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I need to hit up the Toolmongers for advice on working with RG6 CATV coaxial cable.  Firstly, if I need to splice two segments, how should I do it?  It needs to be weatherproof; are there specially rated connectors for outdoor use?

I want to get a starter tool set for crimping and/or using compression connectors on RG6. I don’t want to spend an arm and a leg, but on the other hand I’m tired of using the crappy twist-on F-Connectors. Any of you Toolmongers out there know where I can get a cool stripping/crimping kit online that’s good enough for occasional, non-pro use and will last beyond my first crimping job?

I found these online:

DataShark Cable TV “F” Compression Bundle Via Amazon [What’s this?]
F-TYPE 2Ghz VIDEO COUPLER F/F [Cables-to-go] 
Paladin SealTite Pro Compression Cable Kit Via Amazon [What’s this?]
Paladin Compression Crimp Bundle Via Amazon [What’s this?]

It seems to me that I can just pick up the first two and be done with it. Do you have experience with any of these?  Are the Paladin kits worth the extra dough?

Of course, we can’t forget the Harbor Freight option:

Coax Cable Tool Kit [Harbor Freight]

Your help on this in comments will be much appreciated.


13 Responses to Reader Question: Facts About Coax

  1. I recommend this video for a general how to:

    As far as a good source:

    I’ve never used them, but I’ve heard good things about them.

    I personally have had decent luck with the crappy F-style screw on connectors. If you strip the cable right and take care to do a good job. If you do want crimp style, don’t scrimp (Hah), I’ve tried a few cheapies and they look like crap and come right off.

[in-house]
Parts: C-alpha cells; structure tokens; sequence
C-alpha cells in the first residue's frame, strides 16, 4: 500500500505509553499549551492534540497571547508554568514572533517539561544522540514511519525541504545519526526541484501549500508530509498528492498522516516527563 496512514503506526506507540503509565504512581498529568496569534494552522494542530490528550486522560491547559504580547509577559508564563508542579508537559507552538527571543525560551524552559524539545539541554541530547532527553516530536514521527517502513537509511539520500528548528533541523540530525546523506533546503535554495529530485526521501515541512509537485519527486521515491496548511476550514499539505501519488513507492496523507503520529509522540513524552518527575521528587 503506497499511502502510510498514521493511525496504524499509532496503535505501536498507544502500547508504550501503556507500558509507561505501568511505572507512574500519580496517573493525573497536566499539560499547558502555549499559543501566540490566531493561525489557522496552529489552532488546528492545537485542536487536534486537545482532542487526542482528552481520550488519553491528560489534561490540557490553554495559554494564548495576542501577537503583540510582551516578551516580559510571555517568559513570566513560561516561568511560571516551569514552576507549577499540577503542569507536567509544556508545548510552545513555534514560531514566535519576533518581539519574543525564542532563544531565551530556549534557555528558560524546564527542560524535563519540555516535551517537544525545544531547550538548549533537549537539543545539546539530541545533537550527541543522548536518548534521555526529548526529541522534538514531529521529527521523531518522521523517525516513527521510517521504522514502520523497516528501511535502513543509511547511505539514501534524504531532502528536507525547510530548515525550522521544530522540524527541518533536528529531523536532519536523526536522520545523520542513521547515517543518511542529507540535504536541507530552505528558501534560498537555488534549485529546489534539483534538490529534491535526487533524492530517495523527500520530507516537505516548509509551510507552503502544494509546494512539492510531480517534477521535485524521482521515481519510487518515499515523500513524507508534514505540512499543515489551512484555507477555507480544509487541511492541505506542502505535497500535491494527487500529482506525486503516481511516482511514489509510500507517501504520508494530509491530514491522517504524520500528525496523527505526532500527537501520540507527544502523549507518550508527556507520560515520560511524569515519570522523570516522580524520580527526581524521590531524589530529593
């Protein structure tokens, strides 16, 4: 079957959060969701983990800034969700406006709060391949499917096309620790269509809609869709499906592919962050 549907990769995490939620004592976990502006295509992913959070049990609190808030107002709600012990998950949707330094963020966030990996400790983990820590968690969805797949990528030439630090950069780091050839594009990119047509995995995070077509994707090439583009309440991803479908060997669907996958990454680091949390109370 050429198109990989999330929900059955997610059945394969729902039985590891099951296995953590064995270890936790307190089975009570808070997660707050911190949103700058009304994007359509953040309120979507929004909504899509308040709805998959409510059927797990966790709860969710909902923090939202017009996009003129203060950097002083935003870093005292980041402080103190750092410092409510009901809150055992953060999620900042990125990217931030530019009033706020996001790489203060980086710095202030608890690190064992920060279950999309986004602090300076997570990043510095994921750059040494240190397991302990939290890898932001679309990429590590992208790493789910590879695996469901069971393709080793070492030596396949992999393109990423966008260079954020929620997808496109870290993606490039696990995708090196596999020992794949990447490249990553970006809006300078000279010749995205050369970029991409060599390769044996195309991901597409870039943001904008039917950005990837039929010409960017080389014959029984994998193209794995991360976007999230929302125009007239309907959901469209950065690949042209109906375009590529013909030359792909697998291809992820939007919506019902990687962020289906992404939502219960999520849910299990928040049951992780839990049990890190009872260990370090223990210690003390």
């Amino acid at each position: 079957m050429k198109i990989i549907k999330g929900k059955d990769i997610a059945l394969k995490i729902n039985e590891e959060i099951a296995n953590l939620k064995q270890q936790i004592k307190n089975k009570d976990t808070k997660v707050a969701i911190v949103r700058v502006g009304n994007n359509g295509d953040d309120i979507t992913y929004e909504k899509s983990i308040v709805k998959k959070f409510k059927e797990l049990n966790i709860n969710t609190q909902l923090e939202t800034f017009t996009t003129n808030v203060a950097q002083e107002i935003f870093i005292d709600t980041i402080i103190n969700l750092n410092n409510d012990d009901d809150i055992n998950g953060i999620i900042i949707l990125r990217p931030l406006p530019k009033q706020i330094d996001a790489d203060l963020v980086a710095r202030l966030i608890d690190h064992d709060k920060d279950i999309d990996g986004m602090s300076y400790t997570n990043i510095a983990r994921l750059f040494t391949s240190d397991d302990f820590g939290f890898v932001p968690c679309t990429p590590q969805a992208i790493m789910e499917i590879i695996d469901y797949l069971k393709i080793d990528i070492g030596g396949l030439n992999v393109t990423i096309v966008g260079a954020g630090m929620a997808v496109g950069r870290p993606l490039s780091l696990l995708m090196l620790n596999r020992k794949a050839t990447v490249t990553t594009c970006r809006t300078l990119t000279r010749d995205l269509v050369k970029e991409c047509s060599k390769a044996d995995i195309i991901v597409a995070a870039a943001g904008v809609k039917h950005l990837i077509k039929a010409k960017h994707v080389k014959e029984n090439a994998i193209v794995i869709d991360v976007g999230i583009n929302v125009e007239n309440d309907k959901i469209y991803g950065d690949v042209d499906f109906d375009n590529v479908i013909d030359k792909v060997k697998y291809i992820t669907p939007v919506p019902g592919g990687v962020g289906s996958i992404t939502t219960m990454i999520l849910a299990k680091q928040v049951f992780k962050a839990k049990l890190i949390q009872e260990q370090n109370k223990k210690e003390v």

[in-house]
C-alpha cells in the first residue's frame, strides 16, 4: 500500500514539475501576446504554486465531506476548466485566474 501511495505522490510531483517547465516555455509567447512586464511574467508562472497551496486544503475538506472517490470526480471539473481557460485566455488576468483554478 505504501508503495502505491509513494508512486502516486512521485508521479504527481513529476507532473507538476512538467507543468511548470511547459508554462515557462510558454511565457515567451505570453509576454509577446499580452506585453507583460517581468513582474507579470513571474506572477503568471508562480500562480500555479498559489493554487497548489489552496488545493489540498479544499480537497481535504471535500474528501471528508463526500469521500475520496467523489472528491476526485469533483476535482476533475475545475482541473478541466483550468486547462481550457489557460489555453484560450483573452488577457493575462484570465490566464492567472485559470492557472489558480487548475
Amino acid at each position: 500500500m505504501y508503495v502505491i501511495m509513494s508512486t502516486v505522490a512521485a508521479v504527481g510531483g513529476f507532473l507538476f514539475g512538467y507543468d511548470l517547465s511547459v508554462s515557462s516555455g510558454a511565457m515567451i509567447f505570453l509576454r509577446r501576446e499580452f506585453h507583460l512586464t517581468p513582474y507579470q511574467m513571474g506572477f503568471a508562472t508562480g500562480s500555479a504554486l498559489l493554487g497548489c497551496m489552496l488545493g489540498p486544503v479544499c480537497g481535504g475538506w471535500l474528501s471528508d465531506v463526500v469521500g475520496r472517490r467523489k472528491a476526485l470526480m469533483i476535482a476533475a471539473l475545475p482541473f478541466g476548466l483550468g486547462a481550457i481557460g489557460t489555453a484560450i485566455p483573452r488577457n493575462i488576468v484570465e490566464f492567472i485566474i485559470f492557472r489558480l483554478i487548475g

I know they make weather tight coax boots for outdoor connections (I have one on my antenna), you just make up a connection like you would for inside then put the boot over the connection.

  2. James says:

    I used to be a cable guy, once upon a time. I see no reason that this much cheaper set wouldn’t do the job adequately:

    When doing an outdoor splice (using a barrel splice like you linked above) we would typically wrap the splice with a product that we referred to as t-tape. I can’t find that product online without getting lost in pages about foreskin restoration, but it was very similar to plumber’s putty. It may even be the same stuff in a different form factor.

  3. Evan N. says:

    Nice tip James about the outdoor connections. In my area in So Cal, cable guys don’t usually bother with it, but I bet it would prevent oxidation and consequent resistance in the connection.

    Beware the RG6 Quad Shield coax, and that you have to get the right ends for it. You can’t use regular RG-6 ends for quad shield. As for supplies, I get all my coax stuff from Radio Shack, including tools. All I’ve had for years are a very simple, non-ratcheting crimper and a stripper. Also, be sure to tighten all connections with a wrench (usually 7/16″), even those connected to the TV, as radio frequency signals are susceptible to ‘leaky’ connections and noise. All that shielding in the cable is there for a reason, don’t blow it with a loose connection!

  4. jc says: